The Consitutionally mandated decennial census begins in March. Will your same-sex relationship be counted?
The task of the US Census is to count every man, woman and child in the country and in the past has measured everything from income, to housing to health insurance, to illegal aliens. One of the most important tasks of the Census is for the apportionment of seats in the House of Representatives, from which are dervied the total number of electors to the Electoral College - who ultimately vote for our President.
Since 1990 the census has included a designation of "unmarried partner" on the form, it was the first time that same-sex relationships could at least somewhat be acknowledge. Unfortunately there is no question on the census that allows citizens to designate their sexual identity.
This year there are only 10 questions on the form this year, one of the shortest in history. Adding a question specifically about sexual oritentation will take quite some time to get included, but at least now if you are in a committed relationship you can attempt to be counted. This years census only asks for name, sex, age, date of birth, hispanic origin, race, household, whether you own or rent your home and your relationship.
You can still make your gay voice be heard by requesting a copy of the sticker at the top of this page and affix it to your US Census envelope when you return it to the government. Head over to Queer the Census and request your own sticker to tell the government that we need to be included.
If you are in a committed same-sex partnership and you live with your partner, click through to see the best way to mark your answers on the Census.
Even though the results aren't officially reported, the raw numbers reveal that 145,000 same-sex couples identified as married or "unmarried partners" in 1990 (before any legal recognition in the U.S. even existed) and close to 600,000 same-sex couples self-reported in 2000. The Obama administration has reversed a Bush-era policy, so in the 2010 Census, a report will be released that outlines official information about same-sex couples. Here are some quick instructions on how to make sure your family is reported correctly.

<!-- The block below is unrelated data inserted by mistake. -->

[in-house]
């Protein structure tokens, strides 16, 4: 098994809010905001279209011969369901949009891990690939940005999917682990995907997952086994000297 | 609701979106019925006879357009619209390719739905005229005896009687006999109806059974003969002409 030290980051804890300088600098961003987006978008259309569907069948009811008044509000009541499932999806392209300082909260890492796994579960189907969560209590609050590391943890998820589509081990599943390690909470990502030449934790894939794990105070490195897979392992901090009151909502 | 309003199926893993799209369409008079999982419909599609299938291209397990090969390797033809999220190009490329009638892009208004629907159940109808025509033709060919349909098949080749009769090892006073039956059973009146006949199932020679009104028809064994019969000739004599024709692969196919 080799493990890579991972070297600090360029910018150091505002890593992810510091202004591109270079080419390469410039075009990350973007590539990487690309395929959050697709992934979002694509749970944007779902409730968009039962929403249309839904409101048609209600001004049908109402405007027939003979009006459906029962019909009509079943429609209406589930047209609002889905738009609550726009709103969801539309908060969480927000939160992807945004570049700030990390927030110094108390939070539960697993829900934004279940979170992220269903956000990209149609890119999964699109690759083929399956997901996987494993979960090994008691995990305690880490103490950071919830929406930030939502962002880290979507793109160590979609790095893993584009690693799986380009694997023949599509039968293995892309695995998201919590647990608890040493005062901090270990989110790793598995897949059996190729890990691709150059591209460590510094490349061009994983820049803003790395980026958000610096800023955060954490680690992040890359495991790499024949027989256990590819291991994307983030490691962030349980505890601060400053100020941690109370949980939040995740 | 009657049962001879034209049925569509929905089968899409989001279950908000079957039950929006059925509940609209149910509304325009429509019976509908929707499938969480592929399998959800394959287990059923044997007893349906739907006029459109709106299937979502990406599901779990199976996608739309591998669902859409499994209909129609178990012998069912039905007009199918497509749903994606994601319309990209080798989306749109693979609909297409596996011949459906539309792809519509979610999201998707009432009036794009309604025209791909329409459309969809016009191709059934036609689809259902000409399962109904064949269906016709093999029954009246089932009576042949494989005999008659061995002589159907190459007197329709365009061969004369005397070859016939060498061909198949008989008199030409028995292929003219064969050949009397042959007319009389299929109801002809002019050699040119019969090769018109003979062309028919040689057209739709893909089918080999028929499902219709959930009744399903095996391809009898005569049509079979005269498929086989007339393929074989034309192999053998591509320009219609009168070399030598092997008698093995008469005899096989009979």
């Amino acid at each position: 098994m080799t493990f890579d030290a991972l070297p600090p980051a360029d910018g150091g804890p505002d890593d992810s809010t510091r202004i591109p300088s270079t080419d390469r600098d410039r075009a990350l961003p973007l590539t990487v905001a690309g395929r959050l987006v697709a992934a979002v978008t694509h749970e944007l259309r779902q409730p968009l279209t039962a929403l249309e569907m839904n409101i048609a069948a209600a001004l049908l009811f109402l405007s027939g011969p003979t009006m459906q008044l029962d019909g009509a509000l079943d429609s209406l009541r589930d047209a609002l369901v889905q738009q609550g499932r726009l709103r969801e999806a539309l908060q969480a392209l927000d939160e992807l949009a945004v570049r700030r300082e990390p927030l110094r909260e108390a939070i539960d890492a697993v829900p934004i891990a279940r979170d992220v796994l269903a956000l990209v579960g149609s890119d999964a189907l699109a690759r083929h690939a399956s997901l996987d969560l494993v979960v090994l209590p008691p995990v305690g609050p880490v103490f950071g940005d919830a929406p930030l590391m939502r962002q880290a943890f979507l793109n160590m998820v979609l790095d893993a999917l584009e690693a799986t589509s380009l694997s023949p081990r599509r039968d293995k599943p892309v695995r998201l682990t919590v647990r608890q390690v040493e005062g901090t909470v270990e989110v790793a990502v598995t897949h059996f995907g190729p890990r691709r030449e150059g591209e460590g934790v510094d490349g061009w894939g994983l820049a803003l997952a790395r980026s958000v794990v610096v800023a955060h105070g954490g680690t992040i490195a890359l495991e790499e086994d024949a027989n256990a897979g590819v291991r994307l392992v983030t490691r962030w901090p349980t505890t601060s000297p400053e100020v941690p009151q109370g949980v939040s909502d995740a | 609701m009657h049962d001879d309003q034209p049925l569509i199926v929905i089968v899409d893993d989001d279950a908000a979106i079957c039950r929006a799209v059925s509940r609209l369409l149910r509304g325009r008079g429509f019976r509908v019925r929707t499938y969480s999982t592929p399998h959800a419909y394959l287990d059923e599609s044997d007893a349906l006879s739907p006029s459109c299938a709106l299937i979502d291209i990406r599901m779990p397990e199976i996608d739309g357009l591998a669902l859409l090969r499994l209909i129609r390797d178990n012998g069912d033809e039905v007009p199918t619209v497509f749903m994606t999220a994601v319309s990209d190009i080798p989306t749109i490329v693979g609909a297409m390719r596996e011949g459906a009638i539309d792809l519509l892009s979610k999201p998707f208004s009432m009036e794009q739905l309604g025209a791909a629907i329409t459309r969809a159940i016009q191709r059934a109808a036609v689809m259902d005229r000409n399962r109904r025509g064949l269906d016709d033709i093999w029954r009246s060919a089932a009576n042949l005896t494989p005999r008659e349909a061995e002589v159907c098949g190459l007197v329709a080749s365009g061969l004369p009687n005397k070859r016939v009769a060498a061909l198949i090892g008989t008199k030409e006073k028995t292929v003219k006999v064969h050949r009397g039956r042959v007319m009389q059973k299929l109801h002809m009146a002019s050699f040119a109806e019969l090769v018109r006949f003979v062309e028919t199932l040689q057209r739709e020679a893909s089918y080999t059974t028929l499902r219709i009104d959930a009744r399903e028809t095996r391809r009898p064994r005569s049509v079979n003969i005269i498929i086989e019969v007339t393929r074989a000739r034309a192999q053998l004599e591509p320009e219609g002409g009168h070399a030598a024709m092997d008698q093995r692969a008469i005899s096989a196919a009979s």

What Box Do You Check?
If you are in a relationship and you live together, you have two choices. First, one of you will be designated as "Person 1." If there is no clear favorite for who should be the head of household, perhaps you could flip a coin, wrestle for it or hold a lip-synching competition. Whoever doesn't win will be designated as "Person 2." This person is asked how they are related to Person 1. There are 16 choices, but the two that concern you are "husband or wife" and "unmarried partner."
This is the important part: You do not answer based on the actual legal status of your relationship, you answer based on how you personally categorize your relationship. If you are legally married, you will probably mark down "husband or wife," though if you are in a civil union or domestic partnership, yet you still feel married, than you should also mark "husband or wife." If there is no legal recognition of your relationship where you live, but you still consider yourself married, it's also important that you mark "husband or wife."